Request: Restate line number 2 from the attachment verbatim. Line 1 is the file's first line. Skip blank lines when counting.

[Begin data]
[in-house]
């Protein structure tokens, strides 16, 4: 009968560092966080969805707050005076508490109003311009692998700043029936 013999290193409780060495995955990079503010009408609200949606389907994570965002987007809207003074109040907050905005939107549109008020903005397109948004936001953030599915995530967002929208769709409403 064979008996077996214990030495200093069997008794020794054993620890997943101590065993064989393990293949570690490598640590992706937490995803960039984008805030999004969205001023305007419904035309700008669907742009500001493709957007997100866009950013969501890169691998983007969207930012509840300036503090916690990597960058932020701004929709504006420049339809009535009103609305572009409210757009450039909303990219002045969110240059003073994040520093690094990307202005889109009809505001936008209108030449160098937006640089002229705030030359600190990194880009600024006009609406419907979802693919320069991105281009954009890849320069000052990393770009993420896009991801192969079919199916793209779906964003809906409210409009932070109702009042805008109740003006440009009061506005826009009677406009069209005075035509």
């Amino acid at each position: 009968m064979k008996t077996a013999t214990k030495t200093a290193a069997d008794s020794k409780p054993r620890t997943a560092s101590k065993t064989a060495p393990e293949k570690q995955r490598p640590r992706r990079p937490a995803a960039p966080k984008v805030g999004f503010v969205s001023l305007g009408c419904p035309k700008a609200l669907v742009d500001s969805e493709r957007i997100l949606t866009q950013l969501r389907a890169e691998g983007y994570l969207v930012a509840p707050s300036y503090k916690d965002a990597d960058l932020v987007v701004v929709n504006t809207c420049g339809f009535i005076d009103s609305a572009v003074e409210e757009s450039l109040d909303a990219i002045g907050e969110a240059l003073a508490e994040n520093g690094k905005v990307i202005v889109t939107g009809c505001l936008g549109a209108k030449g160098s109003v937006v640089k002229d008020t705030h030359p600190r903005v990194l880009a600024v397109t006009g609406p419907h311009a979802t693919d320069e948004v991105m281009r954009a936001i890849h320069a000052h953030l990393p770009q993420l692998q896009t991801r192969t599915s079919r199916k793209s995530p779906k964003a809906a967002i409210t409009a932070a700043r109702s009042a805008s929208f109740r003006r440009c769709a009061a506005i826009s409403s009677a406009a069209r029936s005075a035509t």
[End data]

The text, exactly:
């Protein structure tokens, strides 16, 4: 009968560092966080969805707050005076508490109003311009692998700043029936 013999290193409780060495995955990079503010009408609200949606389907994570965002987007809207003074109040907050905005939107549109008020903005397109948004936001953030599915995530967002929208769709409403 064979008996077996214990030495200093069997008794020794054993620890997943101590065993064989393990293949570690490598640590992706937490995803960039984008805030999004969205001023305007419904035309700008669907742009500001493709957007997100866009950013969501890169691998983007969207930012509840300036503090916690990597960058932020701004929709504006420049339809009535009103609305572009409210757009450039909303990219002045969110240059003073994040520093690094990307202005889109009809505001936008209108030449160098937006640089002229705030030359600190990194880009600024006009609406419907979802693919320069991105281009954009890849320069000052990393770009993420896009991801192969079919199916793209779906964003809906409210409009932070109702009042805008109740003006440009009061506005826009009677406009069209005075035509």